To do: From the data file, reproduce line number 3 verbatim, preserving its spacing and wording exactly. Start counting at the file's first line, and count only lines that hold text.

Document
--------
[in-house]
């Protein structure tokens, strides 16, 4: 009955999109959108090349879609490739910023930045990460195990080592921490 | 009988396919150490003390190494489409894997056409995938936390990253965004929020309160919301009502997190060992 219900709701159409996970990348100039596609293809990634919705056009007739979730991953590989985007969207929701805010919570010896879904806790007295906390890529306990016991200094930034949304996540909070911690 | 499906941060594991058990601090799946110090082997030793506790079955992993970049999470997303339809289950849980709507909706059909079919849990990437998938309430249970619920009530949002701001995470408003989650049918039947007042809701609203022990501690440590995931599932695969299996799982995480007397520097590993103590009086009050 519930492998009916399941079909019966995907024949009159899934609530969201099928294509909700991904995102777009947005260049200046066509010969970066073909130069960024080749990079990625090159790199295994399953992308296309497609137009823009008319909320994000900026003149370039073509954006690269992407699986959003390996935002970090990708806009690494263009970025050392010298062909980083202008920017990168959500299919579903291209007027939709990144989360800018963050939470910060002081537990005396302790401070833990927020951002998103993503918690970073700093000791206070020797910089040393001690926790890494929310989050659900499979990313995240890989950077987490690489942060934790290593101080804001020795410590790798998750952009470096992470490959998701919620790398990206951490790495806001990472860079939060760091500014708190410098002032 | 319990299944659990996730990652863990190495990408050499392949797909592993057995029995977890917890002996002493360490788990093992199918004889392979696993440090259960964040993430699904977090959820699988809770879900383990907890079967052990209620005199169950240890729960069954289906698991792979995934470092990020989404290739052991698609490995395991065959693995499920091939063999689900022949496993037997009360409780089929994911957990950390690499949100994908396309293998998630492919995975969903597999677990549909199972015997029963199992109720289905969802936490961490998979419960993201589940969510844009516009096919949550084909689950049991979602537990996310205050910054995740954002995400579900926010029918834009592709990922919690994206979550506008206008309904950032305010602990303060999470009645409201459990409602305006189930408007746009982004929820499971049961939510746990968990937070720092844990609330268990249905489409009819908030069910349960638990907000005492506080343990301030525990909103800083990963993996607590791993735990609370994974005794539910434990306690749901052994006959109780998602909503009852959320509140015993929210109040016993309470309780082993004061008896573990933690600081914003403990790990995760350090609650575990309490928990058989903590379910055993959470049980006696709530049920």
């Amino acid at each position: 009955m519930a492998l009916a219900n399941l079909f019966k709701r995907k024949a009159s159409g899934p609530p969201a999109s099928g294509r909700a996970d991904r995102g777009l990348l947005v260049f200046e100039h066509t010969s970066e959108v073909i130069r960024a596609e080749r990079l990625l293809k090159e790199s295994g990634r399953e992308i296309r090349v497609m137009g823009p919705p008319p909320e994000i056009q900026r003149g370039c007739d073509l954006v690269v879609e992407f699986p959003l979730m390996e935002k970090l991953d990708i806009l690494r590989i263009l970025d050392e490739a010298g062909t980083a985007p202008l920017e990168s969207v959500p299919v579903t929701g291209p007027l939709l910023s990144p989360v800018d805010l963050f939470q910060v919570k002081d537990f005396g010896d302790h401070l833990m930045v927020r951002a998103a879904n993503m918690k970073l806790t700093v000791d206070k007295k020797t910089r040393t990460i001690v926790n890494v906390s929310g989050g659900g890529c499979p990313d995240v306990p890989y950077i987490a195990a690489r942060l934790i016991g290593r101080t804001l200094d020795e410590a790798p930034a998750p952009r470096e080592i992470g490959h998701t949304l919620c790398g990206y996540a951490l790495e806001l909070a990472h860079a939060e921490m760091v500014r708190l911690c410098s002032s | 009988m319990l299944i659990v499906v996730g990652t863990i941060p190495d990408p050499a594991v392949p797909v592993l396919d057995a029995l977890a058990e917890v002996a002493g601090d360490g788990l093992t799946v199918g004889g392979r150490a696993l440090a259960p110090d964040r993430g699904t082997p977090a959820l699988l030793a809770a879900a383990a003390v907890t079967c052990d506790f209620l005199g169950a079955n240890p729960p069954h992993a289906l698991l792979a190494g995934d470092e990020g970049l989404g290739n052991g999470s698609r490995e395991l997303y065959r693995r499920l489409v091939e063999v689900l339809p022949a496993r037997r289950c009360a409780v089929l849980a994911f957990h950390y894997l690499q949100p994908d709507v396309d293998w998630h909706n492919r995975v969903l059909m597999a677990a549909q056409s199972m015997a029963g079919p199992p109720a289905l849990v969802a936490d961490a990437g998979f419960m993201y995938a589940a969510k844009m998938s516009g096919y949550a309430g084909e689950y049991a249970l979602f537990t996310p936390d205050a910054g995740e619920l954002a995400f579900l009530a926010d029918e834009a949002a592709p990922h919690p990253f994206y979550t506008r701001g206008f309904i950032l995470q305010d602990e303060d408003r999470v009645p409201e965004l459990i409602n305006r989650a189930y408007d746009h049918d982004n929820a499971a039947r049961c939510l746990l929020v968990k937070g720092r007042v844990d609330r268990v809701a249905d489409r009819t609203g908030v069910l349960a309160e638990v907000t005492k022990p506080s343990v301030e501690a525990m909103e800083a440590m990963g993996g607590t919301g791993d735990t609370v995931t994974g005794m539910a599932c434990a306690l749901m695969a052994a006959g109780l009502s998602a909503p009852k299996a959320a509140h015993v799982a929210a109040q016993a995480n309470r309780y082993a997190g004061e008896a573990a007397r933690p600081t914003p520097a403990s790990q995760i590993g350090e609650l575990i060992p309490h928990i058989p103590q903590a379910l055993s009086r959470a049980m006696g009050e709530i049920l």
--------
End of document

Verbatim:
């Amino acid at each position: 009955m519930a492998l009916a219900n399941l079909f019966k709701r995907k024949a009159s159409g899934p609530p969201a999109s099928g294509r909700a996970d991904r995102g777009l990348l947005v260049f200046e100039h066509t010969s970066e959108v073909i130069r960024a596609e080749r990079l990625l293809k090159e790199s295994g990634r399953e992308i296309r090349v497609m137009g823009p919705p008319p909320e994000i056009q900026r003149g370039c007739d073509l954006v690269v879609e992407f699986p959003l979730m390996e935002k970090l991953d990708i806009l690494r590989i263009l970025d050392e490739a010298g062909t980083a985007p202008l920017e990168s969207v959500p299919v579903t929701g291209p007027l939709l910023s990144p989360v800018d805010l963050f939470q910060v919570k002081d537990f005396g010896d302790h401070l833990m930045v927020r951002a998103a879904n993503m918690k970073l806790t700093v000791d206070k007295k020797t910089r040393t990460i001690v926790n890494v906390s929310g989050g659900g890529c499979p990313d995240v306990p890989y950077i987490a195990a690489r942060l934790i016991g290593r101080t804001l200094d020795e410590a790798p930034a998750p952009r470096e080592i992470g490959h998701t949304l919620c790398g990206y996540a951490l790495e806001l909070a990472h860079a939060e921490m760091v500014r708190l911690c410098s002032s | 009988m319990l299944i659990v499906v996730g990652t863990i941060p190495d990408p050499a594991v392949p797909v592993l396919d057995a029995l977890a058990e917890v002996a002493g601090d360490g788990l093992t799946v199918g004889g392979r150490a696993l440090a259960p110090d964040r993430g699904t082997p977090a959820l699988l030793a809770a879900a383990a003390v907890t079967c052990d506790f209620l005199g169950a079955n240890p729960p069954h992993a289906l698991l792979a190494g995934d470092e990020g970049l989404g290739n052991g999470s698609r490995e395991l997303y065959r693995r499920l489409v091939e063999v689900l339809p022949a496993r037997r289950c009360a409780v089929l849980a994911f957990h950390y894997l690499q949100p994908d709507v396309d293998w998630h909706n492919r995975v969903l059909m597999a677990a549909q056409s199972m015997a029963g079919p199992p109720a289905l849990v969802a936490d961490a990437g998979f419960m993201y995938a589940a969510k844009m998938s516009g096919y949550a309430g084909e689950y049991a249970l979602f537990t996310p936390d205050a910054g995740e619920l954002a995400f579900l009530a926010d029918e834009a949002a592709p990922h919690p990253f994206y979550t506008r701001g206008f309904i950032l995470q305010d602990e303060d408003r999470v009645p409201e965004l459990i409602n305006r989650a189930y408007d746009h049918d982004n929820a499971a039947r049961c939510l746990l929020v968990k937070g720092r007042v844990d609330r268990v809701a249905d489409r009819t609203g908030v069910l349960a309160e638990v907000t005492k022990p506080s343990v301030e501690a525990m909103e800083a440590m990963g993996g607590t919301g791993d735990t609370v995931t994974g005794m539910a599932c434990a306690l749901m695969a052994a006959g109780l009502s998602a909503p009852k299996a959320a509140h015993v799982a929210a109040q016993a995480n309470r309780y082993a997190g004061e008896a573990a007397r933690p600081t914003p520097a403990s790990q995760i590993g350090e609650l575990i060992p309490h928990i058989p103590q903590a379910l055993s009086r959470a049980m006696g009050e709530i049920l």